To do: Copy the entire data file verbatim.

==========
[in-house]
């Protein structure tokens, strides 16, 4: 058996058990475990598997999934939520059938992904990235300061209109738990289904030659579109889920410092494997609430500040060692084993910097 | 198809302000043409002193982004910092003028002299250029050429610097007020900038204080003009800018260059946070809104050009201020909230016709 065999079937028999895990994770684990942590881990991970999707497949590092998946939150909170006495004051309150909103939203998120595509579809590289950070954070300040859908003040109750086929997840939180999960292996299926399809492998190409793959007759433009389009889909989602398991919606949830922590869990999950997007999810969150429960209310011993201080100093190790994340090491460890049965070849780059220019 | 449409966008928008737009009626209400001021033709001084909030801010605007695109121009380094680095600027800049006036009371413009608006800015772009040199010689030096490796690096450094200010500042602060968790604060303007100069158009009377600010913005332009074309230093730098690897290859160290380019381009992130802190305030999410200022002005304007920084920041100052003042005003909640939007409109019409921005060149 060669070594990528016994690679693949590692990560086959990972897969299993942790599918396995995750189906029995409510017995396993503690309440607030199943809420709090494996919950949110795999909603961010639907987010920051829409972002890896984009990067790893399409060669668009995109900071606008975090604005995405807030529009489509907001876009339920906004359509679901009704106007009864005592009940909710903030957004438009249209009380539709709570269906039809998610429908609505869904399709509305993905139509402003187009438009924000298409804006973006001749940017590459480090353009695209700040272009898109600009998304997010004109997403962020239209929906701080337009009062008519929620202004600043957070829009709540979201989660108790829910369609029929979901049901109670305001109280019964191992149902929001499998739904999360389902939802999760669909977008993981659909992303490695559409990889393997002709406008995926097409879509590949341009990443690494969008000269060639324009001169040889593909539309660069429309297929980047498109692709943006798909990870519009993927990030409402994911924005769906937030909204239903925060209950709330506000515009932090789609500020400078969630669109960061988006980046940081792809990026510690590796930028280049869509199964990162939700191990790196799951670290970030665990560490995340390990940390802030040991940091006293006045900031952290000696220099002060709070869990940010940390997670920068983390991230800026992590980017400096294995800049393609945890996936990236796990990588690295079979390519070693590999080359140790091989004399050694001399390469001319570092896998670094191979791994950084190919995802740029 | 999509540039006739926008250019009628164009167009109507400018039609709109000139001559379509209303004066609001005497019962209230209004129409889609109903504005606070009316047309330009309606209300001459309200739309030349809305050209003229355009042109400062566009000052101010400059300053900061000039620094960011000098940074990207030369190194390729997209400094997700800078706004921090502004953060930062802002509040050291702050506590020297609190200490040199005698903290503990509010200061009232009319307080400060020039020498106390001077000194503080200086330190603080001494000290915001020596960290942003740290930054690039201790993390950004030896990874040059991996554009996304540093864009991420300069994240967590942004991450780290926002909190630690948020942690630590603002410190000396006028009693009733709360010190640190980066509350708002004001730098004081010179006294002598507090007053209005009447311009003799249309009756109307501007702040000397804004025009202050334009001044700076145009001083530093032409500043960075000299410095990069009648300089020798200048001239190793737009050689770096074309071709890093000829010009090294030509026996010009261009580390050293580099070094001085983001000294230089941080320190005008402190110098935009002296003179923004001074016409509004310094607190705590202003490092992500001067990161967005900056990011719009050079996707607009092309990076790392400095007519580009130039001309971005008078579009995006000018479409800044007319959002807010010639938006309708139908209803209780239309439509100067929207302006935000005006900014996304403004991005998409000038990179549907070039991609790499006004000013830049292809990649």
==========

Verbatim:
[in-house]
């Protein structure tokens, strides 16, 4: 058996058990475990598997999934939520059938992904990235300061209109738990289904030659579109889920410092494997609430500040060692084993910097 | 198809302000043409002193982004910092003028002299250029050429610097007020900038204080003009800018260059946070809104050009201020909230016709 065999079937028999895990994770684990942590881990991970999707497949590092998946939150909170006495004051309150909103939203998120595509579809590289950070954070300040859908003040109750086929997840939180999960292996299926399809492998190409793959007759433009389009889909989602398991919606949830922590869990999950997007999810969150429960209310011993201080100093190790994340090491460890049965070849780059220019 | 449409966008928008737009009626209400001021033709001084909030801010605007695109121009380094680095600027800049006036009371413009608006800015772009040199010689030096490796690096450094200010500042602060968790604060303007100069158009009377600010913005332009074309230093730098690897290859160290380019381009992130802190305030999410200022002005304007920084920041100052003042005003909640939007409109019409921005060149 060669070594990528016994690679693949590692990560086959990972897969299993942790599918396995995750189906029995409510017995396993503690309440607030199943809420709090494996919950949110795999909603961010639907987010920051829409972002890896984009990067790893399409060669668009995109900071606008975090604005995405807030529009489509907001876009339920906004359509679901009704106007009864005592009940909710903030957004438009249209009380539709709570269906039809998610429908609505869904399709509305993905139509402003187009438009924000298409804006973006001749940017590459480090353009695209700040272009898109600009998304997010004109997403962020239209929906701080337009009062008519929620202004600043957070829009709540979201989660108790829910369609029929979901049901109670305001109280019964191992149902929001499998739904999360389902939802999760669909977008993981659909992303490695559409990889393997002709406008995926097409879509590949341009990443690494969008000269060639324009001169040889593909539309660069429309297929980047498109692709943006798909990870519009993927990030409402994911924005769906937030909204239903925060209950709330506000515009932090789609500020400078969630669109960061988006980046940081792809990026510690590796930028280049869509199964990162939700191990790196799951670290970030665990560490995340390990940390802030040991940091006293006045900031952290000696220099002060709070869990940010940390997670920068983390991230800026992590980017400096294995800049393609945890996936990236796990990588690295079979390519070693590999080359140790091989004399050694001399390469001319570092896998670094191979791994950084190919995802740029 | 999509540039006739926008250019009628164009167009109507400018039609709109000139001559379509209303004066609001005497019962209230209004129409889609109903504005606070009316047309330009309606209300001459309200739309030349809305050209003229355009042109400062566009000052101010400059300053900061000039620094960011000098940074990207030369190194390729997209400094997700800078706004921090502004953060930062802002509040050291702050506590020297609190200490040199005698903290503990509010200061009232009319307080400060020039020498106390001077000194503080200086330190603080001494000290915001020596960290942003740290930054690039201790993390950004030896990874040059991996554009996304540093864009991420300069994240967590942004991450780290926002909190630690948020942690630590603002410190000396006028009693009733709360010190640190980066509350708002004001730098004081010179006294002598507090007053209005009447311009003799249309009756109307501007702040000397804004025009202050334009001044700076145009001083530093032409500043960075000299410095990069009648300089020798200048001239190793737009050689770096074309071709890093000829010009090294030509026996010009261009580390050293580099070094001085983001000294230089941080320190005008402190110098935009002296003179923004001074016409509004310094607190705590202003490092992500001067990161967005900056990011719009050079996707607009092309990076790392400095007519580009130039001309971005008078579009995006000018479409800044007319959002807010010639938006309708139908209803209780239309439509100067929207302006935000005006900014996304403004991005998409000038990179549907070039991609790499006004000013830049292809990649």